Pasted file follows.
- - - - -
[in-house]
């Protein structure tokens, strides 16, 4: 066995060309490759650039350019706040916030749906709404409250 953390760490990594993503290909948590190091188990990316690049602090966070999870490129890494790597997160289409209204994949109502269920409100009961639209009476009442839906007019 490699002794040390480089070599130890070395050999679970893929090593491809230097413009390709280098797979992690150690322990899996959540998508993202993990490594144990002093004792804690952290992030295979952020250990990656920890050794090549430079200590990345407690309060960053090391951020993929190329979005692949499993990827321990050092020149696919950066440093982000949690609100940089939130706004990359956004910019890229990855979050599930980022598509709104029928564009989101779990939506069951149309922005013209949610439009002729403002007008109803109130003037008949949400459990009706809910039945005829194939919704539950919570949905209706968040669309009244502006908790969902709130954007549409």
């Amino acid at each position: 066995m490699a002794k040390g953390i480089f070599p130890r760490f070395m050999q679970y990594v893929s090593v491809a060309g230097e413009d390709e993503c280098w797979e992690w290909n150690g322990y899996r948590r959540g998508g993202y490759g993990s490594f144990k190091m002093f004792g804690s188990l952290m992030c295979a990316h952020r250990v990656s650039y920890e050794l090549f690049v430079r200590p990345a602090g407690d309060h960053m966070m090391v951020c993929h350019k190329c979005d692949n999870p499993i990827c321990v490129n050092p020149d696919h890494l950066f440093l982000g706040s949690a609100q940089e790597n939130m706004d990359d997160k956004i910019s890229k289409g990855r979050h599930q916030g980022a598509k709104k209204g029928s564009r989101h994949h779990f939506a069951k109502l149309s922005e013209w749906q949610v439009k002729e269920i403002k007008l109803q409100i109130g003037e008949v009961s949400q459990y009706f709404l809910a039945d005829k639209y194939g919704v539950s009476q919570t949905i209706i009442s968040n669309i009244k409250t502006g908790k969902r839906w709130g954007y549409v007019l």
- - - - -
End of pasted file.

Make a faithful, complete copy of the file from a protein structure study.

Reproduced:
[in-house]
């Protein structure tokens, strides 16, 4: 066995060309490759650039350019706040916030749906709404409250 953390760490990594993503290909948590190091188990990316690049602090966070999870490129890494790597997160289409209204994949109502269920409100009961639209009476009442839906007019 490699002794040390480089070599130890070395050999679970893929090593491809230097413009390709280098797979992690150690322990899996959540998508993202993990490594144990002093004792804690952290992030295979952020250990990656920890050794090549430079200590990345407690309060960053090391951020993929190329979005692949499993990827321990050092020149696919950066440093982000949690609100940089939130706004990359956004910019890229990855979050599930980022598509709104029928564009989101779990939506069951149309922005013209949610439009002729403002007008109803109130003037008949949400459990009706809910039945005829194939919704539950919570949905209706968040669309009244502006908790969902709130954007549409």
């Amino acid at each position: 066995m490699a002794k040390g953390i480089f070599p130890r760490f070395m050999q679970y990594v893929s090593v491809a060309g230097e413009d390709e993503c280098w797979e992690w290909n150690g322990y899996r948590r959540g998508g993202y490759g993990s490594f144990k190091m002093f004792g804690s188990l952290m992030c295979a990316h952020r250990v990656s650039y920890e050794l090549f690049v430079r200590p990345a602090g407690d309060h960053m966070m090391v951020c993929h350019k190329c979005d692949n999870p499993i990827c321990v490129n050092p020149d696919h890494l950066f440093l982000g706040s949690a609100q940089e790597n939130m706004d990359d997160k956004i910019s890229k289409g990855r979050h599930q916030g980022a598509k709104k209204g029928s564009r989101h994949h779990f939506a069951k109502l149309s922005e013209w749906q949610v439009k002729e269920i403002k007008l109803q409100i109130g003037e008949v009961s949400q459990y009706f709404l809910a039945d005829k639209y194939g919704v539950s009476q919570t949905i209706i009442s968040n669309i009244k409250t502006g908790k969902r839906w709130g954007y549409v007019l």